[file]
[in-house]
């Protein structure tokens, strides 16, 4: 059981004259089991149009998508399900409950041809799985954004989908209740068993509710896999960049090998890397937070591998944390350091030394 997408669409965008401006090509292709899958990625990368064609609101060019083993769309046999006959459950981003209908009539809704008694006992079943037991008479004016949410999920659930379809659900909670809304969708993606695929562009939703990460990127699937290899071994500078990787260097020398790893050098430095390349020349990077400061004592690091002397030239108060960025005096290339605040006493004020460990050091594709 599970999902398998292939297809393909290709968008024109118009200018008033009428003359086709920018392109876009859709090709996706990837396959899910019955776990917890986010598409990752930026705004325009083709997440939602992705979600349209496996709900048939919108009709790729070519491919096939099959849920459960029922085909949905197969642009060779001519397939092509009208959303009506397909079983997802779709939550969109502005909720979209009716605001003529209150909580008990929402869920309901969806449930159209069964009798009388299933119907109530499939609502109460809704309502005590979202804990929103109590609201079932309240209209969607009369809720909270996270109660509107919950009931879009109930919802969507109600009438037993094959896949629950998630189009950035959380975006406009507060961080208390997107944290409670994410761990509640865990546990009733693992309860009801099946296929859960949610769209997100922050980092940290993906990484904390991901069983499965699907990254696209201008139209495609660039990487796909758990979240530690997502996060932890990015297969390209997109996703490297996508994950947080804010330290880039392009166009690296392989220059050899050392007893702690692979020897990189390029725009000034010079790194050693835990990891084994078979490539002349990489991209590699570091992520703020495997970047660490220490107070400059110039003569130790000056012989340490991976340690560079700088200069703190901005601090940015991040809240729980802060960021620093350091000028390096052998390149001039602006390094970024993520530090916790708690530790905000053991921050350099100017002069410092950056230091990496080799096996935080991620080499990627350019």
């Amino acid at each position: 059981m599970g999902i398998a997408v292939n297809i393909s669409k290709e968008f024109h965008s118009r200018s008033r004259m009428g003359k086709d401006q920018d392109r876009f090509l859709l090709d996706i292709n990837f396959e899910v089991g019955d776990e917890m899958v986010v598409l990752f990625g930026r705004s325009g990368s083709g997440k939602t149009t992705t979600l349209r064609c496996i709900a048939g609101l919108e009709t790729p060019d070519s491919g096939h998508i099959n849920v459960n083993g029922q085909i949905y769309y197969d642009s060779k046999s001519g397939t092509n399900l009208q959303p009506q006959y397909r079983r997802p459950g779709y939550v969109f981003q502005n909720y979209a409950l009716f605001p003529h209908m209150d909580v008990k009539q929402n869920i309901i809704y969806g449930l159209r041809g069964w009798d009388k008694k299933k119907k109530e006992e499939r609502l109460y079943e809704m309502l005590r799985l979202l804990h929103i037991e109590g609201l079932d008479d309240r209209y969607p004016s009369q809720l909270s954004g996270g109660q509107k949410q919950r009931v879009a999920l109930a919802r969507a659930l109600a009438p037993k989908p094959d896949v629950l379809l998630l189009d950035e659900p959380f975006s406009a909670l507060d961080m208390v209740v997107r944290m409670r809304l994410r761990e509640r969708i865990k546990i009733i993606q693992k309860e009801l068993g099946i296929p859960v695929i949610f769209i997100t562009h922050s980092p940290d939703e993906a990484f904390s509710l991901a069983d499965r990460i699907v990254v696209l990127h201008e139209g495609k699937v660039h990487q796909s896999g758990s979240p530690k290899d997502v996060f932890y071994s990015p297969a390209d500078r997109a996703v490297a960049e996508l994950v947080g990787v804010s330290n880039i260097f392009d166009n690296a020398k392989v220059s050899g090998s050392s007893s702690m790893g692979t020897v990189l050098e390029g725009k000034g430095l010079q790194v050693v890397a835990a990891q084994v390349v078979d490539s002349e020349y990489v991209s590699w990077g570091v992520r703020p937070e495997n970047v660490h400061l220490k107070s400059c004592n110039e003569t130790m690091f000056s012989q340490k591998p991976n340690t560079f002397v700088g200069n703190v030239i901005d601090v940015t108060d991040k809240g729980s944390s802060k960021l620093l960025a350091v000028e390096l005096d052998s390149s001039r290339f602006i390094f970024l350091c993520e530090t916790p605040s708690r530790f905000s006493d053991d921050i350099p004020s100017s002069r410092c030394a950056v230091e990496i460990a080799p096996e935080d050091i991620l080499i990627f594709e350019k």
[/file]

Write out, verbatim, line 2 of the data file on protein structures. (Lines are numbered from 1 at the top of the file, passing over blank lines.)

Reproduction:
């Protein structure tokens, strides 16, 4: 059981004259089991149009998508399900409950041809799985954004989908209740068993509710896999960049090998890397937070591998944390350091030394 997408669409965008401006090509292709899958990625990368064609609101060019083993769309046999006959459950981003209908009539809704008694006992079943037991008479004016949410999920659930379809659900909670809304969708993606695929562009939703990460990127699937290899071994500078990787260097020398790893050098430095390349020349990077400061004592690091002397030239108060960025005096290339605040006493004020460990050091594709 599970999902398998292939297809393909290709968008024109118009200018008033009428003359086709920018392109876009859709090709996706990837396959899910019955776990917890986010598409990752930026705004325009083709997440939602992705979600349209496996709900048939919108009709790729070519491919096939099959849920459960029922085909949905197969642009060779001519397939092509009208959303009506397909079983997802779709939550969109502005909720979209009716605001003529209150909580008990929402869920309901969806449930159209069964009798009388299933119907109530499939609502109460809704309502005590979202804990929103109590609201079932309240209209969607009369809720909270996270109660509107919950009931879009109930919802969507109600009438037993094959896949629950998630189009950035959380975006406009507060961080208390997107944290409670994410761990509640865990546990009733693992309860009801099946296929859960949610769209997100922050980092940290993906990484904390991901069983499965699907990254696209201008139209495609660039990487796909758990979240530690997502996060932890990015297969390209997109996703490297996508994950947080804010330290880039392009166009690296392989220059050899050392007893702690692979020897990189390029725009000034010079790194050693835990990891084994078979490539002349990489991209590699570091992520703020495997970047660490220490107070400059110039003569130790000056012989340490991976340690560079700088200069703190901005601090940015991040809240729980802060960021620093350091000028390096052998390149001039602006390094970024993520530090916790708690530790905000053991921050350099100017002069410092950056230091990496080799096996935080991620080499990627350019």